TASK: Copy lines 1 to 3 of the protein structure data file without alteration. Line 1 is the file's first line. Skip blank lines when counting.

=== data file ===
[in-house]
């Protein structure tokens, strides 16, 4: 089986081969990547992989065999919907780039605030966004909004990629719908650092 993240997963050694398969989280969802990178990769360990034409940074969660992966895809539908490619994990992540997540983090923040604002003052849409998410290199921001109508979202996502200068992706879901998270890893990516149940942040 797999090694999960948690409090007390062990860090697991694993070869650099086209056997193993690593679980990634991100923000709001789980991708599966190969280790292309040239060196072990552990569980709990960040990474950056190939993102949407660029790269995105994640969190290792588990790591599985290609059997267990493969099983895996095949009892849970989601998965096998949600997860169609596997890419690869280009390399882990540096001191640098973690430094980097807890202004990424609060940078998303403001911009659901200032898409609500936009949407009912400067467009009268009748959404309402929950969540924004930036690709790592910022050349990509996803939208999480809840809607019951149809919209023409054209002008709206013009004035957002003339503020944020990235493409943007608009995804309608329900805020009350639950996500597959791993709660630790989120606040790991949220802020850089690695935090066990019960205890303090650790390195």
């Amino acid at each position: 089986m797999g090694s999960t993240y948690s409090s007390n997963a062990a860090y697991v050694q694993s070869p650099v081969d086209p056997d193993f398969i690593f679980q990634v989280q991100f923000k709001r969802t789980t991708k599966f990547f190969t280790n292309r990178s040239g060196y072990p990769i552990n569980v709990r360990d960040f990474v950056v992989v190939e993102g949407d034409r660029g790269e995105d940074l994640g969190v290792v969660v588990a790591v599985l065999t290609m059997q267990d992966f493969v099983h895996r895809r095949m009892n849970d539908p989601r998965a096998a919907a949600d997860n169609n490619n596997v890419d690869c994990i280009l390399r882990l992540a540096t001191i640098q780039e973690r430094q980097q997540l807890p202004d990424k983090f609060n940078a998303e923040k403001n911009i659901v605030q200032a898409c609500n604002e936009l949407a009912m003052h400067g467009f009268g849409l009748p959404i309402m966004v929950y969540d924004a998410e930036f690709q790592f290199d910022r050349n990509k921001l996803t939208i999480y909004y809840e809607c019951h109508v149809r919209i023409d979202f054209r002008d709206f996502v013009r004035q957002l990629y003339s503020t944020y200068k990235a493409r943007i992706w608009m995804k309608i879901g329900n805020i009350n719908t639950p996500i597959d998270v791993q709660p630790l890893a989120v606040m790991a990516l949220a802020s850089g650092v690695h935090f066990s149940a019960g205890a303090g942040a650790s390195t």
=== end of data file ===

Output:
[in-house]
């Protein structure tokens, strides 16, 4: 089986081969990547992989065999919907780039605030966004909004990629719908650092 993240997963050694398969989280969802990178990769360990034409940074969660992966895809539908490619994990992540997540983090923040604002003052849409998410290199921001109508979202996502200068992706879901998270890893990516149940942040 797999090694999960948690409090007390062990860090697991694993070869650099086209056997193993690593679980990634991100923000709001789980991708599966190969280790292309040239060196072990552990569980709990960040990474950056190939993102949407660029790269995105994640969190290792588990790591599985290609059997267990493969099983895996095949009892849970989601998965096998949600997860169609596997890419690869280009390399882990540096001191640098973690430094980097807890202004990424609060940078998303403001911009659901200032898409609500936009949407009912400067467009009268009748959404309402929950969540924004930036690709790592910022050349990509996803939208999480809840809607019951149809919209023409054209002008709206013009004035957002003339503020944020990235493409943007608009995804309608329900805020009350639950996500597959791993709660630790989120606040790991949220802020850089690695935090066990019960205890303090650790390195």
């Amino acid at each position: 089986m797999g090694s999960t993240y948690s409090s007390n997963a062990a860090y697991v050694q694993s070869p650099v081969d086209p056997d193993f398969i690593f679980q990634v989280q991100f923000k709001r969802t789980t991708k599966f990547f190969t280790n292309r990178s040239g060196y072990p990769i552990n569980v709990r360990d960040f990474v950056v992989v190939e993102g949407d034409r660029g790269e995105d940074l994640g969190v290792v969660v588990a790591v599985l065999t290609m059997q267990d992966f493969v099983h895996r895809r095949m009892n849970d539908p989601r998965a096998a919907a949600d997860n169609n490619n596997v890419d690869c994990i280009l390399r882990l992540a540096t001191i640098q780039e973690r430094q980097q997540l807890p202004d990424k983090f609060n940078a998303e923040k403001n911009i659901v605030q200032a898409c609500n604002e936009l949407a009912m003052h400067g467009f009268g849409l009748p959404i309402m966004v929950y969540d924004a998410e930036f690709q790592f290199d910022r050349n990509k921001l996803t939208i999480y909004y809840e809607c019951h109508v149809r919209i023409d979202f054209r002008d709206f996502v013009r004035q957002l990629y003339s503020t944020y200068k990235a493409r943007i992706w608009m995804k309608i879901g329900n805020i009350n719908t639950p996500i597959d998270v791993q709660p630790l890893a989120v606040m790991a990516l949220a802020s850089g650092v690695h935090f066990s149940a019960g205890a303090g942040a650790s390195t």